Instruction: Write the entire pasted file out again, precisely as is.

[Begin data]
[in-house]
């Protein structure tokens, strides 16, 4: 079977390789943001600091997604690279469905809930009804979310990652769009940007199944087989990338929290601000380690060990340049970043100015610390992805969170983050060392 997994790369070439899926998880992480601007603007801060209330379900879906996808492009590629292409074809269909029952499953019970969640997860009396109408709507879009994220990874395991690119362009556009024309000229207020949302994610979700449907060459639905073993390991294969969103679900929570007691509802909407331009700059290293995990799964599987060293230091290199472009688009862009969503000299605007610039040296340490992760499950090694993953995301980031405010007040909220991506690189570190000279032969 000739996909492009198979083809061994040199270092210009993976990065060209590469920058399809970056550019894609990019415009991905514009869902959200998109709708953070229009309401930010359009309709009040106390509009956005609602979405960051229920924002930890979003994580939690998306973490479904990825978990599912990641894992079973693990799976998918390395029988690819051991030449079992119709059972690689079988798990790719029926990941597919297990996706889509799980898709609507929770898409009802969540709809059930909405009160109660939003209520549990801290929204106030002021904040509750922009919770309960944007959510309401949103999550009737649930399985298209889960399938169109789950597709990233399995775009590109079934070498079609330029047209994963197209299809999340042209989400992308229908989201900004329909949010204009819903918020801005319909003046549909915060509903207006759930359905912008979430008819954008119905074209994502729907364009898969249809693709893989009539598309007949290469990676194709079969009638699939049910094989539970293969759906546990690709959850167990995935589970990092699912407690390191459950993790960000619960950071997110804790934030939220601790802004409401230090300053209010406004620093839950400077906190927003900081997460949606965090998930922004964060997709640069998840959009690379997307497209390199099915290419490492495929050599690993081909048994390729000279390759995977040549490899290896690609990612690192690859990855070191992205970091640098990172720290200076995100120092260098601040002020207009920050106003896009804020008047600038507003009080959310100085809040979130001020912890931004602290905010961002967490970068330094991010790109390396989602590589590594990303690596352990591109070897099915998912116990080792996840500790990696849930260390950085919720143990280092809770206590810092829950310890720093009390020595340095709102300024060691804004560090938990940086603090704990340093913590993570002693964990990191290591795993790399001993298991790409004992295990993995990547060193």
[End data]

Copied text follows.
[in-house]
């Protein structure tokens, strides 16, 4: 079977390789943001600091997604690279469905809930009804979310990652769009940007199944087989990338929290601000380690060990340049970043100015610390992805969170983050060392 997994790369070439899926998880992480601007603007801060209330379900879906996808492009590629292409074809269909029952499953019970969640997860009396109408709507879009994220990874395991690119362009556009024309000229207020949302994610979700449907060459639905073993390991294969969103679900929570007691509802909407331009700059290293995990799964599987060293230091290199472009688009862009969503000299605007610039040296340490992760499950090694993953995301980031405010007040909220991506690189570190000279032969 000739996909492009198979083809061994040199270092210009993976990065060209590469920058399809970056550019894609990019415009991905514009869902959200998109709708953070229009309401930010359009309709009040106390509009956005609602979405960051229920924002930890979003994580939690998306973490479904990825978990599912990641894992079973693990799976998918390395029988690819051991030449079992119709059972690689079988798990790719029926990941597919297990996706889509799980898709609507929770898409009802969540709809059930909405009160109660939003209520549990801290929204106030002021904040509750922009919770309960944007959510309401949103999550009737649930399985298209889960399938169109789950597709990233399995775009590109079934070498079609330029047209994963197209299809999340042209989400992308229908989201900004329909949010204009819903918020801005319909003046549909915060509903207006759930359905912008979430008819954008119905074209994502729907364009898969249809693709893989009539598309007949290469990676194709079969009638699939049910094989539970293969759906546990690709959850167990995935589970990092699912407690390191459950993790960000619960950071997110804790934030939220601790802004409401230090300053209010406004620093839950400077906190927003900081997460949606965090998930922004964060997709640069998840959009690379997307497209390199099915290419490492495929050599690993081909048994390729000279390759995977040549490899290896690609990612690192690859990855070191992205970091640098990172720290200076995100120092260098601040002020207009920050106003896009804020008047600038507003009080959310100085809040979130001020912890931004602290905010961002967490970068330094991010790109390396989602590589590594990303690596352990591109070897099915998912116990080792996840500790990696849930260390950085919720143990280092809770206590810092829950310890720093009390020595340095709102300024060691804004560090938990940086603090704990340093913590993570002693964990990191290591795993790399001993298991790409004992295990993995990547060193």